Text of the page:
Public health officials from Navajo County confirmed on Friday that fleas in northern parts of Arizona have tested positive for Bubonic plague.
Navajo County Health Department released a public statement:
“Navajo County Health Department is urging the public to take precautions to reduce their risk of exposure to this serious disease, which can be present in fleas, rodents, rabbits and predators that feed upon these animals.
“The disease can be transmitted to humans and other animals by the bite of an infected flea or by direct contact with an infected animal.”
They further advised anyone living, working or visiting Arizona to take precautions to avoid contamination by not letting pets roam unsupervised, avoid rodent burrows and to stay away from animals sickened or killed by the plague.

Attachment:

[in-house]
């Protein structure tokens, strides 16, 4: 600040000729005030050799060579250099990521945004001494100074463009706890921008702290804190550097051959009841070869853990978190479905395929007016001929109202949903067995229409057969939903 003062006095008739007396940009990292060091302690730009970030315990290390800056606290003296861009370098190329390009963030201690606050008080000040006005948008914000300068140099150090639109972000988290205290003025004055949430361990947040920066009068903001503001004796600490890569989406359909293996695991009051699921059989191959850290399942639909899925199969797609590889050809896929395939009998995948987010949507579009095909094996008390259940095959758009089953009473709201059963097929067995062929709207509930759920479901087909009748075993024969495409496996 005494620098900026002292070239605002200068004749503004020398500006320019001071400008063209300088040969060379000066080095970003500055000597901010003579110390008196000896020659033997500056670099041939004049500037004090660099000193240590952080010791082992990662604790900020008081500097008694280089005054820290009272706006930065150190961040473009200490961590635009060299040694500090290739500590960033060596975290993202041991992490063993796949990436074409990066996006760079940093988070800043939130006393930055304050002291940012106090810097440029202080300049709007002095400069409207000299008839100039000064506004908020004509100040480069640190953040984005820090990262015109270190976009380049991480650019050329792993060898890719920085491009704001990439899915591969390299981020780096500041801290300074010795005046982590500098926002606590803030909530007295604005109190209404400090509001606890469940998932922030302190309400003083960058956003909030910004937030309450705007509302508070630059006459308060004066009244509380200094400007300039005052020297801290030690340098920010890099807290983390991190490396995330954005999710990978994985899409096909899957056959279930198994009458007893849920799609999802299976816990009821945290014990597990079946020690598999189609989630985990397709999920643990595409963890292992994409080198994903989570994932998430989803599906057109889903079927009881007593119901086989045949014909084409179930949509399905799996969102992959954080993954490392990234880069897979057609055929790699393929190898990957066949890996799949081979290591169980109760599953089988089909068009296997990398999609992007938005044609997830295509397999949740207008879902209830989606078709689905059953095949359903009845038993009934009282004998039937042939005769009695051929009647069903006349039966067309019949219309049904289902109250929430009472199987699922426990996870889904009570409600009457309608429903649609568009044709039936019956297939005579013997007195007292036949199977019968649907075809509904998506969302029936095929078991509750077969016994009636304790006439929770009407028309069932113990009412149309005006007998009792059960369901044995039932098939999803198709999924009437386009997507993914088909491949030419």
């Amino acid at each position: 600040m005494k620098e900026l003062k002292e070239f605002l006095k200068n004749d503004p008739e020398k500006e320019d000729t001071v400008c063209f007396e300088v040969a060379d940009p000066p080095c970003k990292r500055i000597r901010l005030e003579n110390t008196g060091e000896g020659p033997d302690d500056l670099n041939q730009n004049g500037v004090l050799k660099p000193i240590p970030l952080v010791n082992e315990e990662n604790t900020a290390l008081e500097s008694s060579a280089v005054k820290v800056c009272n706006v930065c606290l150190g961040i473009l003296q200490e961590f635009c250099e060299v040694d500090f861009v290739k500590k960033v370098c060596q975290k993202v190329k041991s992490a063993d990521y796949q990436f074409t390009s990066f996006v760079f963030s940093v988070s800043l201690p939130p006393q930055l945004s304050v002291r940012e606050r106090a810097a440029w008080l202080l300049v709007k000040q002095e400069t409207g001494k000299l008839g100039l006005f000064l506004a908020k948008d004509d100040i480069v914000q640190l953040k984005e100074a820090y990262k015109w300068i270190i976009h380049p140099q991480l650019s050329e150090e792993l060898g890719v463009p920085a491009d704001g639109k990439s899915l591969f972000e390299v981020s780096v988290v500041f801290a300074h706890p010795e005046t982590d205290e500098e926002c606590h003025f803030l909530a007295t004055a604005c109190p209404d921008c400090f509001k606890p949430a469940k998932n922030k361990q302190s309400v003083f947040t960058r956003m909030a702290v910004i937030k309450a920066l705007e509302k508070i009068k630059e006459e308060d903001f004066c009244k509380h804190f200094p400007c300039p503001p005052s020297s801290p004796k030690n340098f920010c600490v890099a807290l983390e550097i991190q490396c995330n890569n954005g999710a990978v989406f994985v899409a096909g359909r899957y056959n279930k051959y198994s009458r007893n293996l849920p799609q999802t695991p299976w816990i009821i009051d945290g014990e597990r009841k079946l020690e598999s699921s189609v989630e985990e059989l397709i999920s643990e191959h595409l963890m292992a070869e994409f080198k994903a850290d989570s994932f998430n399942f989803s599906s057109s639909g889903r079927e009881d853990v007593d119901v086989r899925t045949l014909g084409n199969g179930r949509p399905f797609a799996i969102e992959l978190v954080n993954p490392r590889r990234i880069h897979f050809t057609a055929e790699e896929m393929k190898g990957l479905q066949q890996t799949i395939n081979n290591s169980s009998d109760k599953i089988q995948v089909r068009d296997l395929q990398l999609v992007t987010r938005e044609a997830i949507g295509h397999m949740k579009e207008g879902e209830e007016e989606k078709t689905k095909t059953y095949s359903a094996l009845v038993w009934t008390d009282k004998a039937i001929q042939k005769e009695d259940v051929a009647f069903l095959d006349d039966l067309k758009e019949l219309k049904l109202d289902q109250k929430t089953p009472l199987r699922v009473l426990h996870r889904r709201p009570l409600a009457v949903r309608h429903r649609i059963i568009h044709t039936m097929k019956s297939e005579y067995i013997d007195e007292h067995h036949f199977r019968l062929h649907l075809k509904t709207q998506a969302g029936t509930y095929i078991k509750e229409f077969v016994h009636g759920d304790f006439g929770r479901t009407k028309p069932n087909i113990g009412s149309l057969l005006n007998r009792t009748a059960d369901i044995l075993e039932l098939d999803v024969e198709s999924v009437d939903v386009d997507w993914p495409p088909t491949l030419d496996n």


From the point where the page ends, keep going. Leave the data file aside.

While the confirmed outbreak sounds shocking, The Centers for Disease Control and Prevention (CDC) states that it is actually fairly common in southwestern US states during cooler summers and wet winters.
The Bubonic plague—also knows as the “Black Death”—is an extremely contagious disease that killed a third of the European population (approximately 100 million) in the 14th century, Middle Ages.